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Zhu Weiqun visits Lhasa, under intense militarization

December 19, 2011

Zhu Weiqun, Executive Deputy Director of the UFWD – and head of the bureau within the UFWD with special responsibility for Tibet – visited Lhasa in early December, and addressed a meeting of most of the TAR’s senior Party and government officials.

Zhu has been closely involved with the Tibet issue since the early 1990s, and was even involved in some unknown capacity with the Panchen Lama dispute that resulted in the disappearance of the six-year old boy recognized by the Dalai Lama as the Panchen Lama’s reincarnation – Gedhun Choekyi Nyima – and his replacement with the Chinese Communist Party’s candidate, Gyancain Norbu.

Zhu Weiqun is also a key member of the Chinese delegation that has met with representatives of the Dalai Lama on 10 occasions since negotiations between both sides re-started in 2002, and he also sits – with Meng Jianzhu among others – on the Central Tibet Work Coordination Working Group. (See ICT report, See ICT report, “Tibet at a Turning Point,” p. 114, August 2008.)

Zhu Weiqun is one of the highest-ranking officials in China to routinely speak to the national and international media on the issue of Tibet – albeit in very formulaic terms. For instance, speaking at the Chinese embassy in Brussels on December 12 during an ongoing visit to the EU, Zhu described EU criticisms of China’s policies in Tibet “irresponsible” at a time when closer economic cooperation is needed between China and the EU, and he criticized the decision by the foreign affairs committee of the European Parliament in Brussels to invite Kalon Tripa Lobsang Sangay, the newly elected Prime Minister of the Tibetan Government in Exile, to address the committee. (“EU Criticism of China dismissed by Beijing,” December 12, 2011, New Europe.)

In comments reported in the Tibet Daily on December 6, Zhu said “The central government’s assessment [Chinese: dingxing] of the Dalai clique will not change, and the direction of the struggle against the Dalai clique will not change. Our struggle against the Dalai clique is long-term, protracted and complex, and sometimes it is very intense. […] We must deeply analyze new situations and new issues in upholding social stability and the struggle with the Dalai clique, relying closely on cadres and the masses of all nationalities to resolutely, quickly, decisively and thoroughly smash all attempts to disrupt Tibet’s stability and harm the unification of the motherland. […] To the greatest possible extent, we must unify patriotic religious personages, broadening the patriotic united front and bringing into play their positive role in promoting development and upholding stability, bringing many more people onto our side and many less people to the enemy’s side.”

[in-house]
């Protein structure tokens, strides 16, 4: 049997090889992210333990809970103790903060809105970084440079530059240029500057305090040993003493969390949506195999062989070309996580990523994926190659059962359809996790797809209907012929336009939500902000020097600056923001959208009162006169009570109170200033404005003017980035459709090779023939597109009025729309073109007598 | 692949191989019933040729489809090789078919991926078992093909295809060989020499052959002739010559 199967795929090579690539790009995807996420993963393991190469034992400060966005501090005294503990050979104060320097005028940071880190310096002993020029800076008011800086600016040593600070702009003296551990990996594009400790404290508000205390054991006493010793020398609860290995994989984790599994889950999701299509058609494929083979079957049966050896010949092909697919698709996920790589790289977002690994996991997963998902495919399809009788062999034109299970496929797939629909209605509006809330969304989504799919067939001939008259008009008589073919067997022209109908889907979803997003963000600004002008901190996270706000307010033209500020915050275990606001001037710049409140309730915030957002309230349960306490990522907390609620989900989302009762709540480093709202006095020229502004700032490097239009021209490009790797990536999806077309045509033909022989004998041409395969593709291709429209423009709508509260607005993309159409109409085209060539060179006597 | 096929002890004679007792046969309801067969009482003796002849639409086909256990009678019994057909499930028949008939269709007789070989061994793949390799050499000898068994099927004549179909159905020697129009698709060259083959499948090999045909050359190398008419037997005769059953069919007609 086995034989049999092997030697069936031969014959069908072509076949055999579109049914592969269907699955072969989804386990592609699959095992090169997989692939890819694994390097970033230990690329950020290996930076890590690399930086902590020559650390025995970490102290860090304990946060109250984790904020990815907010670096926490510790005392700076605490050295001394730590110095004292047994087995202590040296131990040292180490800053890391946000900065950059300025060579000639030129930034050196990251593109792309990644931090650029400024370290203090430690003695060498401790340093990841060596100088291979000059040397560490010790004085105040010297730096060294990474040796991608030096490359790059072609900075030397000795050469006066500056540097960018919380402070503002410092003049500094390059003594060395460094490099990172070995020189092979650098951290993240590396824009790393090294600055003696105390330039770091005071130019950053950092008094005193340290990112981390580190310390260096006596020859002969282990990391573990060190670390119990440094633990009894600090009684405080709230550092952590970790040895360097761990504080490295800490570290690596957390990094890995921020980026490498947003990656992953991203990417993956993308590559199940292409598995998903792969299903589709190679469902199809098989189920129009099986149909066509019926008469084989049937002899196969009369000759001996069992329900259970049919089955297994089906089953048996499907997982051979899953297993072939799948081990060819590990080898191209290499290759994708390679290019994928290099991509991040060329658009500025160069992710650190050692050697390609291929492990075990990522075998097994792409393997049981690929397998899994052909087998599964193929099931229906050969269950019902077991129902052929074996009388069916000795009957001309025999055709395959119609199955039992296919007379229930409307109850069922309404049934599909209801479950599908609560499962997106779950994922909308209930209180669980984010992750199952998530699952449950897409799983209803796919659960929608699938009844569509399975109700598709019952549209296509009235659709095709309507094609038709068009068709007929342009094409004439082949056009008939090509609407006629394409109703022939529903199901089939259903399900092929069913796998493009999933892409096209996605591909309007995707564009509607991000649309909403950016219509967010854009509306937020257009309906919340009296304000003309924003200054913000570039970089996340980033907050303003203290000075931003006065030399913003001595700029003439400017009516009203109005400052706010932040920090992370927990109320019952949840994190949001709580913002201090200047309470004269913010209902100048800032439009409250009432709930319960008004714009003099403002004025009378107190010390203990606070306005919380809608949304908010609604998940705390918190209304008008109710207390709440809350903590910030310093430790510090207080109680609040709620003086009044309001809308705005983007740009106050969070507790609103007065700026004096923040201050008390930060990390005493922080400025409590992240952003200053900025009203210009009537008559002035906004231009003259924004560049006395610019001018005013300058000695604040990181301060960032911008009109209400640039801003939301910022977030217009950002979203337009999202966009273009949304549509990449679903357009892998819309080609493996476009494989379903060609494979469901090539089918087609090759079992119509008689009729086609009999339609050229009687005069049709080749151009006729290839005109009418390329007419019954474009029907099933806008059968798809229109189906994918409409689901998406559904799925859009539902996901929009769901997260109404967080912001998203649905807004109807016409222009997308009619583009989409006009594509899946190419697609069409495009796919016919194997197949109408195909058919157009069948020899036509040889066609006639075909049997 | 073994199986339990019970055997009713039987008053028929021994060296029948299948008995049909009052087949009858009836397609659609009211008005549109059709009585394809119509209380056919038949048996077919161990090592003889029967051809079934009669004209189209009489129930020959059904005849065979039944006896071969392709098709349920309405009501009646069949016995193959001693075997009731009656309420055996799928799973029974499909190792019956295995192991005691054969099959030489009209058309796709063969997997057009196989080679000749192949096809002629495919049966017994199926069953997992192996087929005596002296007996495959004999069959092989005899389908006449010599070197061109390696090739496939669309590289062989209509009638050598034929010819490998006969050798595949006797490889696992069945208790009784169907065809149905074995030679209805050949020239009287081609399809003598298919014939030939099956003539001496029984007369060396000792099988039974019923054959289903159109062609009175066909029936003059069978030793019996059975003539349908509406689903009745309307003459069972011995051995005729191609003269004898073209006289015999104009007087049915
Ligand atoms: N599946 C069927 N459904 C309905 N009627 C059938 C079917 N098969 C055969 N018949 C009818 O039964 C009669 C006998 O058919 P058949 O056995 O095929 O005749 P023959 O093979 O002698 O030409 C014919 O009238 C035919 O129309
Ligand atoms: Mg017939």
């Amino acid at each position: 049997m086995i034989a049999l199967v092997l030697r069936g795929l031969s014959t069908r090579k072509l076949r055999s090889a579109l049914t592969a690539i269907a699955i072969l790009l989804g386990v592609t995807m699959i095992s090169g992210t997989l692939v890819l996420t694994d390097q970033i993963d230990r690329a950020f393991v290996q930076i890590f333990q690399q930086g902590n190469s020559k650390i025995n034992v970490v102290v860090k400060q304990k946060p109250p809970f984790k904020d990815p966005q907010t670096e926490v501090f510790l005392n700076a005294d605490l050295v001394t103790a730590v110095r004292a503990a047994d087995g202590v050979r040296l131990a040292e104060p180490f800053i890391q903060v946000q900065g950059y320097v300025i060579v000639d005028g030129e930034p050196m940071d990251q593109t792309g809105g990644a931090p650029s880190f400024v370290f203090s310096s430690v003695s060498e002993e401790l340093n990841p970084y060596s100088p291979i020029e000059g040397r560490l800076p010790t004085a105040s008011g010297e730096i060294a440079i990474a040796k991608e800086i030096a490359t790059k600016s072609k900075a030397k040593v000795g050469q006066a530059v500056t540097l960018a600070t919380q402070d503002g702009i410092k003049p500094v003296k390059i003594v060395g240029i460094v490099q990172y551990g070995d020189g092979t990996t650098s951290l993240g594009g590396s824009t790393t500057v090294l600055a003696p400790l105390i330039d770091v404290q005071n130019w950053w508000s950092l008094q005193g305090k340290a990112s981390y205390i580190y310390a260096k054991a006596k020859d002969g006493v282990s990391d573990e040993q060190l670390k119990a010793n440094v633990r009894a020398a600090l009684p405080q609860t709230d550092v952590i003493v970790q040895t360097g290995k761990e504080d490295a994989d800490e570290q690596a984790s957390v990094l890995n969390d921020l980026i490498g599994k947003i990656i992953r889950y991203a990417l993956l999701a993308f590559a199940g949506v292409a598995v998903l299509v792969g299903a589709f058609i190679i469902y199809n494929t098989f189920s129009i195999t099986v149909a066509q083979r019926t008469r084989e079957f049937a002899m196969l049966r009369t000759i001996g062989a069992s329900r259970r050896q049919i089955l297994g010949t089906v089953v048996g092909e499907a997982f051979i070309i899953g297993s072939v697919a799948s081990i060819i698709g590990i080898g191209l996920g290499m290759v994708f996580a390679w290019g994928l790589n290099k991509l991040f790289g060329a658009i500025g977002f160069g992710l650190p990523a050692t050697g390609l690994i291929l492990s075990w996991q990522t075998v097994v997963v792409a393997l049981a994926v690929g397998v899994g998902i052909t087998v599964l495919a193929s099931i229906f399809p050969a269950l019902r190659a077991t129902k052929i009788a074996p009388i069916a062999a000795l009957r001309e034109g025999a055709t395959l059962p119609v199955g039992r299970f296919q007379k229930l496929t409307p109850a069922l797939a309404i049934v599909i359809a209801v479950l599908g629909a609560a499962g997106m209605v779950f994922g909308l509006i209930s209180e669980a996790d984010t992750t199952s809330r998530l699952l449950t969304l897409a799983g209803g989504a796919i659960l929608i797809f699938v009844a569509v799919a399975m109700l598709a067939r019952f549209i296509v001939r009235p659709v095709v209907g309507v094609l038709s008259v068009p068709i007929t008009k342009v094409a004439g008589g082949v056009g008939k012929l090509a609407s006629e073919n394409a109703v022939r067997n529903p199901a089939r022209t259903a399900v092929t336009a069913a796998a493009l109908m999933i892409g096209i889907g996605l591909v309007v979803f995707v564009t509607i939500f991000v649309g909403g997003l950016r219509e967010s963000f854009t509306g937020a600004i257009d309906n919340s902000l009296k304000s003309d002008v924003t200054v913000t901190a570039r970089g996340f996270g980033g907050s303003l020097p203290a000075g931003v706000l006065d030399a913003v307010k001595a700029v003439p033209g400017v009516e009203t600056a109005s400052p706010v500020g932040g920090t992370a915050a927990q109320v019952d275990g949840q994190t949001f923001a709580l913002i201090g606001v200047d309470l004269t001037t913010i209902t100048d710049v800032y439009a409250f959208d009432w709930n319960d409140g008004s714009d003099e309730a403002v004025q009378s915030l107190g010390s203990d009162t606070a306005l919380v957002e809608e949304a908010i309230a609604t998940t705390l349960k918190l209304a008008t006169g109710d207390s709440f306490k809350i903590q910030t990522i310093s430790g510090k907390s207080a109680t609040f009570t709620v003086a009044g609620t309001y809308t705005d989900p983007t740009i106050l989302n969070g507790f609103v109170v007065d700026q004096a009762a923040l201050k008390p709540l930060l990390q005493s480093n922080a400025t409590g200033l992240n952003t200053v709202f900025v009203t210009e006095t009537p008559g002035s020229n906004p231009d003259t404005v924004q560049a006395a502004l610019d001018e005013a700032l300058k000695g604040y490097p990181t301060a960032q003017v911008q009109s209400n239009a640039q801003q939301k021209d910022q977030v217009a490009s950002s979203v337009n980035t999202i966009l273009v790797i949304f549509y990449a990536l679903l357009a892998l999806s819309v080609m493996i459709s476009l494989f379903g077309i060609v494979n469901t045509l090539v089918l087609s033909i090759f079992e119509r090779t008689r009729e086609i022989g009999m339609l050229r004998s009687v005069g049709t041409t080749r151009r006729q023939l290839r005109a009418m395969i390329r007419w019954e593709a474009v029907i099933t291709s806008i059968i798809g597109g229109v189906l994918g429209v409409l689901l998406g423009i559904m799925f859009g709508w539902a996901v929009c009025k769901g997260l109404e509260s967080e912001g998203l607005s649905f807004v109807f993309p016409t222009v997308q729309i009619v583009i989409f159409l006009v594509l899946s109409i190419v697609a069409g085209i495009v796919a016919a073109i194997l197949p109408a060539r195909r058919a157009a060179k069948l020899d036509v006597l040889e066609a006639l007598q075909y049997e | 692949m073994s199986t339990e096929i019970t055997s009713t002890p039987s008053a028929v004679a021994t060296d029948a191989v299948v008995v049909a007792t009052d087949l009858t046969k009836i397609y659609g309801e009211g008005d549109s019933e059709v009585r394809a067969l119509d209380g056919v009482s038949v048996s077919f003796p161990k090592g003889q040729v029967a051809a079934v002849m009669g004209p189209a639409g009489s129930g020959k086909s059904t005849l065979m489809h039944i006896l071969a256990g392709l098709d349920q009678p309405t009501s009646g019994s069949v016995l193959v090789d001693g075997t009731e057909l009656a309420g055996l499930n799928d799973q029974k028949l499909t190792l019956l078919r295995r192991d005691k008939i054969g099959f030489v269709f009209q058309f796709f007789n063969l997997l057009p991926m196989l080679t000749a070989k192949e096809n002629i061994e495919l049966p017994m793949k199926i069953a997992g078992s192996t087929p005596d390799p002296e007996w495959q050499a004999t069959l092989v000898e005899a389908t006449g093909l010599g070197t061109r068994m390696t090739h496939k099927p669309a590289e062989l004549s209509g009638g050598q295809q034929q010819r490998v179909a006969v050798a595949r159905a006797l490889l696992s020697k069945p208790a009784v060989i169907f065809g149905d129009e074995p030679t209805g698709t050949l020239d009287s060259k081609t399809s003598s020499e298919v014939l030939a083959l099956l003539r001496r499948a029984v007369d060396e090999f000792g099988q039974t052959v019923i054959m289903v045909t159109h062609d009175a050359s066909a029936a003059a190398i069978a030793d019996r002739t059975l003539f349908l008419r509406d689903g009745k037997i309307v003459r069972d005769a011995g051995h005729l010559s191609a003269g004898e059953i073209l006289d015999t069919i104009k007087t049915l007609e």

Zhu’s visit comes at a time of sustained crackdown and intense militarization in Lhasa. A Western observer who visited the city recently reported that “Lhasa is in a state of armed military, police, and special forces (Chinese: te jing) control. The town, especially – if not only – historical downtown is heavily patrolled and check posts are in every corner of the area between the Jokhang temple (including the mosque) and the Potala Palace. The Barkhor circular road has at least 19 police posts with four to six security armed personnel.”

The same visitor reported that tighter restrictions have been imposed that are aimed at discouraging popular religious practice in Lhasa. The visitor said: “The main entrance to the Jokhang temple alone where visitors and devotees enter the temple and many perform full-body prostrations has three security check-posts manned by a number of soldiers and special forces. Tibetan devotees who wish to enter the Jokhang to perform religious practice and who enter for free have to comply with a series of forced rules introduced by local authorities. To access the temple residents and devotees have to stay in line within metal fences. Due to the high number of devotees, the line often reaches hundreds of yards in length and to be able to get in in the morning some Tibetans say that most people start to get in line already at 4:00 am. On the other hand, tourists and visitors both Chinese and Western, pay a fee of 85 RMB (US $13) to enter from a different line that is faster and bypasses hundreds of Tibetan devotees.

“Most of the Jokhang temple rooms and spaces once available for visits and religious practice are now closed to both visitors and devotees. Only the inner sanctum is still open to tourism and devotional practice. These restrictions and tight control over religious practice are considered unbearable by many Tibetans.”

In a recent blog entitled, ‘Lhasa, Lhasa’, the Tibetan writer Woeser wrote: “During the era of China’s reform and opening up, Lhasa was generally where the Tibetan elites wanted to be. I met many young Tibetans who could have stayed in big cities like Beijing and Shanghai after graduation but they preferred to go and live and work in Lhasa, which at the time was very far from any hustle and bustle. Lhasa at the time drew Tibetans from all over like a magnet. Businessmen from Kham and Amdo flooded into Lhasa to do business and monks came to Lhasa’s holy sites and, in accordance with tradition, to study at the Three Great Monasteries. […] It is not the same now. A Khampa mother and father came to see their daughter who had married a Lhasan and were extremely sad about their daughter when they left because she would be living in a city under the muzzle of a gun. The streets are lined with soldiers and Buddhist monks are being desecrated; Lhasa has changed from being a holy city to a fallen place of dirt and danger.” (Published in English on the website High Peaks Pure Earth). 

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